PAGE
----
Pushing back the limits of Virtual Reality: the ultimate Empathy Machine

Maria Sergeeva
February 28, 2018

One snap of your finger and you can walk in your child’s or a woman’s shoes. How? Virtual reality. Now your VR glasses can serve as a performance art piece, improve empathy and even treat domestic violence offenders.

VR as a piece of art

The opportunity to SEE the world  through the eyes of another inspires many artist aroun the world?  One of the projects, THE MACHINE TO BE ANOTHER is an Open Source Art investigation on the relation of Identity and Empathy that has been developed on a basis of low budget experiments of Embodiment and Virtual Body Extension.

Designed as an interactive performance installation, the ‘Machine’ offers users the possibility of interacting with a piece of another person’s life story by seeing themselves in the body of this person and listening to his/her thoughts inside their mind.

The project is currently developed by BeAnotherLab and is looking to understand empathy, identity, body agency, and subjectiveness from an interdisciplinary perspective.

Bertrand, one of the eight artists in the international art collective Be Another Lab, spent months building and testing the technology behind The Machine to Be Another.

Oculus Rift-donned participants can sit in a chair and swap perception with a performer. Using a microphone and a wearable wide-angle web camera, the performer mirrors the participant’s actions. A participant, then, may open his eyes and see another person’s face in the mirror. He may look down and see a woman’s hands. Or pick up a pair of shoes and hear the spoken “thoughts” of a performer through the headphones.

In just the past month, the staged program—part performance art, part experiment—has been used by psychologists, neuroscientists, and researchers in six countries to explore issues like mutual respect, gender identity, physical limitations, and immigration.

“It’s disorienting—an experience you have never had in your life,” Bertrand says to Wired. “Afterwards, you now know someone in an intimate way that helps you connect.”

It is also a possibility to remind us: we are the same with our fears and dreams but we are not born in the same conditions. Film producer Chris Milk worked with the United Nations to create a virtual reality film, Clouds Over Sidra, that puts you inside a Syrian refugee camp and follows a day in the life of 12-year-old Sidra, a girl who has lived there for 18 months with thousands of other refugees. Wearing Oculus Rift, movie watchers might feel as if they’re sitting right next to Sidra: move your head and see children walking, turning their heads to look back at you.

“[Virtual reality] connects humans to other humans in a profound way I’ve never before seen in any other form of media, and it can change people’s perception of each other,” Milk says in a TED Talk. “That is why I think virtual reality has the potential to actually change the world.”

VR’s possibilities extend well beyond the familiar gaming and sales applications. Now it’s becoming the ultimate empathy machine.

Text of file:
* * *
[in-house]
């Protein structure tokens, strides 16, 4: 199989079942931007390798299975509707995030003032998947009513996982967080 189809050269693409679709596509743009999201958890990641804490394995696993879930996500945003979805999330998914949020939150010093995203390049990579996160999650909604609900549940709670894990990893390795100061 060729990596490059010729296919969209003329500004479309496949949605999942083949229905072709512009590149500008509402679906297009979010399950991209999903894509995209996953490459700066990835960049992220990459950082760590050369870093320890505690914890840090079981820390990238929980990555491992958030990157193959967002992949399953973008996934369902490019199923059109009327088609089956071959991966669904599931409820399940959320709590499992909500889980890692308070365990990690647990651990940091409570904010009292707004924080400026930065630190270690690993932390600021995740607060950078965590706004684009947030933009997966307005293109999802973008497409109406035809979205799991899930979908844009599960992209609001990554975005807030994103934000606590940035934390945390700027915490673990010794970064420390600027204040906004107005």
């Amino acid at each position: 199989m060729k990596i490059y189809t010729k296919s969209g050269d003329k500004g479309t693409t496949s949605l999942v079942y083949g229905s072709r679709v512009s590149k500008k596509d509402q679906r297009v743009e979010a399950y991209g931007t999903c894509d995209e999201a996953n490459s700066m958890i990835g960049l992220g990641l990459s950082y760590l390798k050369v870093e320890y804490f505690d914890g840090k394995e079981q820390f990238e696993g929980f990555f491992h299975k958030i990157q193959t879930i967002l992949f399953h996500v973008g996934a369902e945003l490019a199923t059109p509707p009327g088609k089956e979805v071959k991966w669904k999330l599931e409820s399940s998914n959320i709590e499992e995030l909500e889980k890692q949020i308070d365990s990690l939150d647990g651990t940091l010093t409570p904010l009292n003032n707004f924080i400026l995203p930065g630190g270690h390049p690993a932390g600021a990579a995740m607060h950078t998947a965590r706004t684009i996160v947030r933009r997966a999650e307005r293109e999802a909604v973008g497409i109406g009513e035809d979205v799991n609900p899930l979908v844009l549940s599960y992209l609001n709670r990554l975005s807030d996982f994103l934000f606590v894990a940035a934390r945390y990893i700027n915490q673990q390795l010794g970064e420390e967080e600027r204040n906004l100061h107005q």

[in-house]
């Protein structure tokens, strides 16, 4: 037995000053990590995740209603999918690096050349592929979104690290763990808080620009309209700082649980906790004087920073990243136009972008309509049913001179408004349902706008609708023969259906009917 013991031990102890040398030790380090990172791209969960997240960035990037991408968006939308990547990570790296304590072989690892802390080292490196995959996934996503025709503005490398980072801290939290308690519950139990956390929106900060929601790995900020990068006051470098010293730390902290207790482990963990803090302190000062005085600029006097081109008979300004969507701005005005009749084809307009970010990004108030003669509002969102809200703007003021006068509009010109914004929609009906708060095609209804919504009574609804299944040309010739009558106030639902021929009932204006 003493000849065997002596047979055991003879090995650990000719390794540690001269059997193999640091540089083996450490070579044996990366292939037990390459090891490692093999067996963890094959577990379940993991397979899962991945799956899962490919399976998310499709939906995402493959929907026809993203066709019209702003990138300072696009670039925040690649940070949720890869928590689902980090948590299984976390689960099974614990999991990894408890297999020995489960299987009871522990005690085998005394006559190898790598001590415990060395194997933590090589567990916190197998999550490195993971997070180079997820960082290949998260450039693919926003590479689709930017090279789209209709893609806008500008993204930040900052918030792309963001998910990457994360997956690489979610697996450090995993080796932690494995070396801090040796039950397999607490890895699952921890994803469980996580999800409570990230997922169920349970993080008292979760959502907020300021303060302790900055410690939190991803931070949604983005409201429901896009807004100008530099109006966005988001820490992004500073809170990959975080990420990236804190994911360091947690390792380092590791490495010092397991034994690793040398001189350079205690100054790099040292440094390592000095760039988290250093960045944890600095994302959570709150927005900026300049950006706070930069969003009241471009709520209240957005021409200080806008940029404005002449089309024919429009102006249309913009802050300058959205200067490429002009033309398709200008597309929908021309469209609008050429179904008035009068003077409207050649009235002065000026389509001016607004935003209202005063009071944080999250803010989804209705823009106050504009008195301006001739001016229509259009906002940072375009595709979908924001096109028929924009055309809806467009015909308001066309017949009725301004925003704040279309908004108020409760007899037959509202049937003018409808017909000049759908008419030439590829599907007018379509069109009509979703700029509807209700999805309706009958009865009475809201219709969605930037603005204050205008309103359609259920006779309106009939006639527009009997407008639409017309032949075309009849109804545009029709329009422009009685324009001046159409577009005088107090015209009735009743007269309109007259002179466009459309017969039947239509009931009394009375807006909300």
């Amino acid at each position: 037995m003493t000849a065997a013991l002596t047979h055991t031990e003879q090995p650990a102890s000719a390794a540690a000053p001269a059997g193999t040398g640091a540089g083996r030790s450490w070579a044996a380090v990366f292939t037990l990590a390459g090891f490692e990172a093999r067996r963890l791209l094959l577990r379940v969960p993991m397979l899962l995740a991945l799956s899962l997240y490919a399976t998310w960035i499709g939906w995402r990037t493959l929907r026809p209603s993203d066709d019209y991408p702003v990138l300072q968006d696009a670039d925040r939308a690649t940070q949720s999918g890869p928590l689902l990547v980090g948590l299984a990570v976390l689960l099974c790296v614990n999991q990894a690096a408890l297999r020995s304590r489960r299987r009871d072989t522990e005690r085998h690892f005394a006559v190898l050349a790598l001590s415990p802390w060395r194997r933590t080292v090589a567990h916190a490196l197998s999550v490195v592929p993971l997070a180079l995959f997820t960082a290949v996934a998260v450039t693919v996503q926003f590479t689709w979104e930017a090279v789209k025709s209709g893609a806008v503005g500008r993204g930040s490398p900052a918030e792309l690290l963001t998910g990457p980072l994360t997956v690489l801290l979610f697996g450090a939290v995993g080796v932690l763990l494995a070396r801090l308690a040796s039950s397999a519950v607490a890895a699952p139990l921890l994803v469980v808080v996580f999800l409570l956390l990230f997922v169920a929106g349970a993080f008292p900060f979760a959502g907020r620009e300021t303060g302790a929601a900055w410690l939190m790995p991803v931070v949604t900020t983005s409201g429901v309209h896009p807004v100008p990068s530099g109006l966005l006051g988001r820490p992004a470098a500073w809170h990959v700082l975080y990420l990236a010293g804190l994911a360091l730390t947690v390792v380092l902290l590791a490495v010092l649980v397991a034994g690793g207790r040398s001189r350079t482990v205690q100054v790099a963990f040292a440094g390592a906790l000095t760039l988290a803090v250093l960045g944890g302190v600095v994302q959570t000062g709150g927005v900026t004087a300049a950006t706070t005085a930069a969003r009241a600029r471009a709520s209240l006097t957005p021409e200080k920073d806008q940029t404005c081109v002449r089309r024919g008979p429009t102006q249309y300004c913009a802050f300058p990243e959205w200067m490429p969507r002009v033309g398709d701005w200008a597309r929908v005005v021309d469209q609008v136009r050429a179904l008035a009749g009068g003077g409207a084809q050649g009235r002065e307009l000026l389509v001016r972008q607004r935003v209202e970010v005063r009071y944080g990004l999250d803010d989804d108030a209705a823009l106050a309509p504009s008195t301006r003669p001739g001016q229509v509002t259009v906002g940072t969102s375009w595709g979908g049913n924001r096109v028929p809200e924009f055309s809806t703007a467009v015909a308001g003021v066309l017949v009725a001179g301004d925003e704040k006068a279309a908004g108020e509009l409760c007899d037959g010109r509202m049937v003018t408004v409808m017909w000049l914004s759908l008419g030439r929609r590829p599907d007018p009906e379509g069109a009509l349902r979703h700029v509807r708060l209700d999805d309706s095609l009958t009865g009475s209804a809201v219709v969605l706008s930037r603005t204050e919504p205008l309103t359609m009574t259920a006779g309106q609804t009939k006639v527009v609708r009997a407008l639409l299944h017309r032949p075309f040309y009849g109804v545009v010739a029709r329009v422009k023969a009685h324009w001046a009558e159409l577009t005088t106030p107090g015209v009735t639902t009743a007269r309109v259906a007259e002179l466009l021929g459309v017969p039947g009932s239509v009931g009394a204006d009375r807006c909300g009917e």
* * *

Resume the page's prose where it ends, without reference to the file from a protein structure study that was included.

“We are entering an era that is unprecedented in human history, where you can transform the self and [you can] experience anything the animator can fathom,” says Jeremy Bailenson, director of Stanford University’s Virtual Human Interaction Lab. “The research shows it can have a deep effect on behavior.”

Bailenson’s team is running a research project called “Empathy at Scale” that explores ways to design, test, and distribute virtual reality projects that teach empathy. Experiments include whether seeing a 65-year-old avatar of yourself prompts you to save more for retirement. (It does.) Or if seeing the world through the eyes of a color-blind person will make you more willing to help him or her than if you just imagined it.

Scientists find more and more evidence of empathy improvement in virtual reality which is more successful if the headset wearer moves around.

Producers of virtual reality often herald it as a shortcut to empathy. For example, in February at a fundraising conference in the UK, a Greenpeace manager reported that VR experience which transports viewers into the Amazon rain forest doubled the number of people who signed up for donations.

Now, researchers have developed a virtual reality system to treat men who have committed a domestic violence crime, by placing them in their victim’s shoes.

In the study, researchers from the University of Barcelona showed that violent people have a lack of emotional recognition, but that a virtual experience improves their empathy.

Mavi Sanchez Vives, who coordinated the study, said: “Virtual bodies can be drastically different from the participant’s, but even so, the individual goes under a strong subjective illusion of owning the virtual body.

 “These illusions have an impact on the participant by altering perceptions, attitudes and behaviour.”

The researchers analyzed the impact of immersive virtual reality on 20 abusers, as well as 19 control participants.

Participants took a test on emotional recognition to determine whether the experience would change their perception and empathy.

In the session, participants entered a virtual atmosphere, in which their body was replaced by that of a virtual woman.